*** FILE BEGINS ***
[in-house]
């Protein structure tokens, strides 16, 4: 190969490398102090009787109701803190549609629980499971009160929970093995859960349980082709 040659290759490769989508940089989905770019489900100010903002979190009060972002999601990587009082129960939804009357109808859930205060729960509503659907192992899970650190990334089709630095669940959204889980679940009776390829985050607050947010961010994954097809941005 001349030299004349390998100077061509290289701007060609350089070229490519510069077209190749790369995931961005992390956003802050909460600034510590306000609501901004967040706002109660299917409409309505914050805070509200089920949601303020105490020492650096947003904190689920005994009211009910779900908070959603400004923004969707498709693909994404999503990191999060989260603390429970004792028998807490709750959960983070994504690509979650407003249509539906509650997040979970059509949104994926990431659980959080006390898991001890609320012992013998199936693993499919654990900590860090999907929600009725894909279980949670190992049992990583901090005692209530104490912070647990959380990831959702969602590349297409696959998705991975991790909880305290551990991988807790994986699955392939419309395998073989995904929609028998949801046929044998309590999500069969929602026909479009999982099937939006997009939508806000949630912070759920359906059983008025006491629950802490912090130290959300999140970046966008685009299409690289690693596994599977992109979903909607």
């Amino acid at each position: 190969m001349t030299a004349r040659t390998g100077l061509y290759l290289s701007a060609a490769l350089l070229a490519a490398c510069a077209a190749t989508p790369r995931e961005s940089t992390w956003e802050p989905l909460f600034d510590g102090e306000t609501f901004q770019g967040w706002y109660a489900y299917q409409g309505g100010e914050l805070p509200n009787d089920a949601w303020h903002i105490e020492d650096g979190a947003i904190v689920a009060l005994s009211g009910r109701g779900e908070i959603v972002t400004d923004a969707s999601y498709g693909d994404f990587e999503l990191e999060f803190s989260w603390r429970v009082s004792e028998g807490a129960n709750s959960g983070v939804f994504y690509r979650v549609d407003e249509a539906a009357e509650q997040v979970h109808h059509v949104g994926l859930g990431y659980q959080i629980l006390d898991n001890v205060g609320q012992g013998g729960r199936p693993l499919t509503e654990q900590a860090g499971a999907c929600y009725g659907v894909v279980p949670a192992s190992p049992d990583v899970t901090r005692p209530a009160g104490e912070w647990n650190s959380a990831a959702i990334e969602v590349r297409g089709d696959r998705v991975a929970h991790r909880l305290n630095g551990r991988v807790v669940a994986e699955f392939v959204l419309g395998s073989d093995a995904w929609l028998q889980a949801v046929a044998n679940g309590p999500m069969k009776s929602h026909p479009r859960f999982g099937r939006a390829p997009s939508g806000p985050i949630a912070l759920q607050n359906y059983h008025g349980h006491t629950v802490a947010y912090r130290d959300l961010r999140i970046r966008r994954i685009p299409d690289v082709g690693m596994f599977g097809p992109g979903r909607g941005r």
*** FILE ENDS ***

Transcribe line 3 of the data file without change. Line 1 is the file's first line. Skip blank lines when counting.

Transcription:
């Amino acid at each position: 190969m001349t030299a004349r040659t390998g100077l061509y290759l290289s701007a060609a490769l350089l070229a490519a490398c510069a077209a190749t989508p790369r995931e961005s940089t992390w956003e802050p989905l909460f600034d510590g102090e306000t609501f901004q770019g967040w706002y109660a489900y299917q409409g309505g100010e914050l805070p509200n009787d089920a949601w303020h903002i105490e020492d650096g979190a947003i904190v689920a009060l005994s009211g009910r109701g779900e908070i959603v972002t400004d923004a969707s999601y498709g693909d994404f990587e999503l990191e999060f803190s989260w603390r429970v009082s004792e028998g807490a129960n709750s959960g983070v939804f994504y690509r979650v549609d407003e249509a539906a009357e509650q997040v979970h109808h059509v949104g994926l859930g990431y659980q959080i629980l006390d898991n001890v205060g609320q012992g013998g729960r199936p693993l499919t509503e654990q900590a860090g499971a999907c929600y009725g659907v894909v279980p949670a192992s190992p049992d990583v899970t901090r005692p209530a009160g104490e912070w647990n650190s959380a990831a959702i990334e969602v590349r297409g089709d696959r998705v991975a929970h991790r909880l305290n630095g551990r991988v807790v669940a994986e699955f392939v959204l419309g395998s073989d093995a995904w929609l028998q889980a949801v046929a044998n679940g309590p999500m069969k009776s929602h026909p479009r859960f999982g099937r939006a390829p997009s939508g806000p985050i949630a912070l759920q607050n359906y059983h008025g349980h006491t629950v802490a947010y912090r130290d959300l961010r999140i970046r966008r994954i685009p299409d690289v082709g690693m596994f599977g097809p992109g979903r909607g941005r």